Dear Amazon

Please excuse my writing. I can’t stop my hands from shaking, ’cause I’m cold and alone tonight.

Nah, I jest.

Let me start by saying, I love you, Amazon. I really do. Deep down, I know you’re evil, but I have no qualms about kicking the little guys to the kerb if it means I can get stuff just a little bit cheaper, a little bit quicker, and without having to leave my house. And the last bookshop in my town closed two years ago so that they could open a second Nandos and an all-you-can-eat restaurant, so if I want to buy books I don’t actually have that many options.

I preordered a book in July. It’s all over Instagram, which means it’s super-cool, which means it’s OK to say it was ‘Yes Please’ by Amy Poehler. It was released in the UK on November 6th, which I know off the top of my head because I was so excited. And then on the morning of November 6th, instead of getting an insanely over-packaged (the earth hates you, Amazon) but otherwise innocuous parcel, I got the below email.

Ways to make an allegedly grown woman cry.

‘Yes Please’ wasn’t going to be available to ship until after Christmas. Which is so funny, Amazon, because you were selling it that same day for next day delivery. You’re also selling it now and it’s still available for next day delivery. It’s almost like you have enough copies to go around to everybody who ordered them. The email said I could cancel my order, which I immediately did because to hell with that, and when it asked why I was cancelling, there was no option for ‘I’m being screwed over and I give up’. I ordered the Kindle version in 3 seconds flat – because I’m angry, Amazon, but like any trust-abusing relationship I will keep coming back for more – and I looked forward to reading it and hating you at the same time.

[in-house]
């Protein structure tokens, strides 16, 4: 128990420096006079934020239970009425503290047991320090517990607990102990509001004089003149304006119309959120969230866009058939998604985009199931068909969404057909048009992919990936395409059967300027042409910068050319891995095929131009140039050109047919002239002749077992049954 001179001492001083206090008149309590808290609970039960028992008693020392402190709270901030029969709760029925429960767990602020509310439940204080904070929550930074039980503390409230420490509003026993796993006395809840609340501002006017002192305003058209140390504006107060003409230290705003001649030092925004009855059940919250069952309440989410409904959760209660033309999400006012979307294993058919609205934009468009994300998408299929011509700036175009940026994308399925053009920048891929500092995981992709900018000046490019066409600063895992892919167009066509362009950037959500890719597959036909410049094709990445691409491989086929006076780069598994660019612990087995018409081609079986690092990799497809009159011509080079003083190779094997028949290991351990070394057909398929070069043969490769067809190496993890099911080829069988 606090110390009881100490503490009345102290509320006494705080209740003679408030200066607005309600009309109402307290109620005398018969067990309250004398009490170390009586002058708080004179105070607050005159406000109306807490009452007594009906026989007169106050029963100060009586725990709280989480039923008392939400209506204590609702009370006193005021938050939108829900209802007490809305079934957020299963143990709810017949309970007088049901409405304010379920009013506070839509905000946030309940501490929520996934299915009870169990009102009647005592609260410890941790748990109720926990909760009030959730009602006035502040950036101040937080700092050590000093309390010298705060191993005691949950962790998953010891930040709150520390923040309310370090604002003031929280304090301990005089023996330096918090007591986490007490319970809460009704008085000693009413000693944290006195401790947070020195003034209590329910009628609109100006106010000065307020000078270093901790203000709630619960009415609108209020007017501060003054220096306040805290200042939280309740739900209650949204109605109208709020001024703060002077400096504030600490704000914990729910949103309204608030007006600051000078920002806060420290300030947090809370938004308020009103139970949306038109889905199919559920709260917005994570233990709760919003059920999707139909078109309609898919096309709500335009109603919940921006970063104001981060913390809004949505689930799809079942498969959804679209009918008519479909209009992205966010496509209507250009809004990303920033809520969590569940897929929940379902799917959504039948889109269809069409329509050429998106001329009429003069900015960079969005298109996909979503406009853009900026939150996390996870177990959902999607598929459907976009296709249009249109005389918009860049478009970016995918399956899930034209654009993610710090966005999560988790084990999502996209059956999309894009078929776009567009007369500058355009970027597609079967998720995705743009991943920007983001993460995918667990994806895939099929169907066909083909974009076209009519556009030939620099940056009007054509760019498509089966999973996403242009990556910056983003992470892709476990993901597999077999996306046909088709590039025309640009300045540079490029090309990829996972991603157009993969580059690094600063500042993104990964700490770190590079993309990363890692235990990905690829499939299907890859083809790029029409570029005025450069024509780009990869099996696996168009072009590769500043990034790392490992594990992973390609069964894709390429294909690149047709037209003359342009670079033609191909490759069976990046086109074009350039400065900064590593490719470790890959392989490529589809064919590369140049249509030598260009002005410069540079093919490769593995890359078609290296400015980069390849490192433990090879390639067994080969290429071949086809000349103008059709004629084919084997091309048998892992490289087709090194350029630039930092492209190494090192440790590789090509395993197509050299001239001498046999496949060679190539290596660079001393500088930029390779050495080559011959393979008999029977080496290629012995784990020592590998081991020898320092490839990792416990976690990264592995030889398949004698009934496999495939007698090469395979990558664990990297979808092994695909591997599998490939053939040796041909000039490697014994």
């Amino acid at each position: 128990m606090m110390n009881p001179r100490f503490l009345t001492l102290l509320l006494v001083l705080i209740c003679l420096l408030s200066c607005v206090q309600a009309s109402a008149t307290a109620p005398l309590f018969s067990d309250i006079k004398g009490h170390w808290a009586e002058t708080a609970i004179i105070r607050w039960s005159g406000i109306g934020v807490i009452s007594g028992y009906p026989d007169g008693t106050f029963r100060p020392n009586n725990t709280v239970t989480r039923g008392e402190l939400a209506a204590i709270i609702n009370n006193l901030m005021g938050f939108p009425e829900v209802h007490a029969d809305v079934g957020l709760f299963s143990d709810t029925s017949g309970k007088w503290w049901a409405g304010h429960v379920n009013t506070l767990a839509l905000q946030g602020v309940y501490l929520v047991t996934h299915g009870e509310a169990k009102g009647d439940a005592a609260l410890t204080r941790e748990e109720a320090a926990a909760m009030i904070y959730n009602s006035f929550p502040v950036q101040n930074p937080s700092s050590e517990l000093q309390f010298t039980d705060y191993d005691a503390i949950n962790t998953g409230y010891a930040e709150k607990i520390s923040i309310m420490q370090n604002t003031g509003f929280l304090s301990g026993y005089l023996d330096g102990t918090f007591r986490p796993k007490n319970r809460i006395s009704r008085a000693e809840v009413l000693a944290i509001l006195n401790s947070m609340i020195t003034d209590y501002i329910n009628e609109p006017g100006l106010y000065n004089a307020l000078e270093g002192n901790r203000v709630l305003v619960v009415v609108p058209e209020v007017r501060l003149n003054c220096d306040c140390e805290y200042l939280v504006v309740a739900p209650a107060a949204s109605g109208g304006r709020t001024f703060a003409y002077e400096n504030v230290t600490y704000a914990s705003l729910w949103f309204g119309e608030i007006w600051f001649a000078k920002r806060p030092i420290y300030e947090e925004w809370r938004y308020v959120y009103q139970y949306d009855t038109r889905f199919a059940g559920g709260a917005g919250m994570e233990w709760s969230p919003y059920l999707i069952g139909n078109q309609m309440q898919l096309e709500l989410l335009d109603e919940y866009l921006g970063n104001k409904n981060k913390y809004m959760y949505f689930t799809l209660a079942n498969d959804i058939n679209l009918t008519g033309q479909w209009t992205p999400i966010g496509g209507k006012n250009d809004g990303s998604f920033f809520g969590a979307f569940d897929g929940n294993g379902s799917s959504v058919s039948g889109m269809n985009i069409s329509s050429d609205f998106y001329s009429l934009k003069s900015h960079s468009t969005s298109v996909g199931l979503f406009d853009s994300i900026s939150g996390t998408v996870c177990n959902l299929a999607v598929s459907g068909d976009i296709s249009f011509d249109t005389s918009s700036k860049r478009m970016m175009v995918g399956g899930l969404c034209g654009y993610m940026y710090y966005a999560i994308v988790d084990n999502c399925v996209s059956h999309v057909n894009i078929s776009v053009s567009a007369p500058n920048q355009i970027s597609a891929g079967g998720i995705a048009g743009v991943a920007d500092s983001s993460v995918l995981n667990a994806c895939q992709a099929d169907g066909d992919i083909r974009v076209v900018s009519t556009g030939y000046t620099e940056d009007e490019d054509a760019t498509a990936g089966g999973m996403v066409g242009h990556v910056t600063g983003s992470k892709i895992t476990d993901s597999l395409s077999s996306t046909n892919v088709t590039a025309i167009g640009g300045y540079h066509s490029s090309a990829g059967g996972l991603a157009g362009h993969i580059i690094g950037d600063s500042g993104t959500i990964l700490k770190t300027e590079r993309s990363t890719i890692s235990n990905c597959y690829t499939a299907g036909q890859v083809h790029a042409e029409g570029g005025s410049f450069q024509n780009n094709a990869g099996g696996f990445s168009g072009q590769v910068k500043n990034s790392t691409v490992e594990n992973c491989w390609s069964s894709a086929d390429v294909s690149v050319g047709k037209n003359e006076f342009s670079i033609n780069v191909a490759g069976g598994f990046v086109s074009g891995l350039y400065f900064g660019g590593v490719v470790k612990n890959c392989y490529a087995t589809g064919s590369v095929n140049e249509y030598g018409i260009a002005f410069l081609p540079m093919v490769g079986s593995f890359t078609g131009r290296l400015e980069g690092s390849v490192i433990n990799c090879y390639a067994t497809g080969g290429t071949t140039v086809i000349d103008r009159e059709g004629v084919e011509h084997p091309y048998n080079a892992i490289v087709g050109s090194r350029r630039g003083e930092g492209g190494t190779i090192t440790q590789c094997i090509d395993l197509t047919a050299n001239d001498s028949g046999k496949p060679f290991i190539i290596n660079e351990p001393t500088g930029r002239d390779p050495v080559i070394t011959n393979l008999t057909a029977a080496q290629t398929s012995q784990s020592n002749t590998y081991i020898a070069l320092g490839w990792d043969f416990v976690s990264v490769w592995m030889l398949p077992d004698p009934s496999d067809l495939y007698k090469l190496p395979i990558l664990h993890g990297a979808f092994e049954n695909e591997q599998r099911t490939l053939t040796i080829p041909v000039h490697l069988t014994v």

I wouldn’t even mind (That’s a lie) but the order I made before this one was also a pre-order. ‘Not That Girl’ by Lena Dunham, if you must know. I’m so zeitgeisty. This time there were no emails. There was nothing at all. Instead I just sat there, refreshing my order status, looking at the black letters that said ‘not yet dispatched’. For at least three days after the book’s release, it was ‘not yet dispatched’. Not until I wrote to you, Amazon, to suggest that you pull your thumb out of your arse, did anybody think to pop a book in an envelope and just slip it in the post. It’s not like my order was somehow shocking to you. You knew about it for a fortnight before the book came out. You probably had the books in the warehouse a couple of days before they were released, too. Anyone might think you’d pack up the pre-orders in advance of (‘pre’, if you will) the date of release. Apparently not. Maybe I’m too optimistic. I like to see the best in all massive, heartless corporations. I know deep down you love me.

I don’t want to contact you directly, Amazon, because you can be certain that the person on the receiving end of my vitriol is not the person who should be and, having had to professionally take complaints about other people that I shouldn’t have had to take, I know that’s not fair. It’s also futile.

It was short. It was sweet. We tried.

(I swear I’m done now.)

Anyone else have a love/hate relationship with a website?

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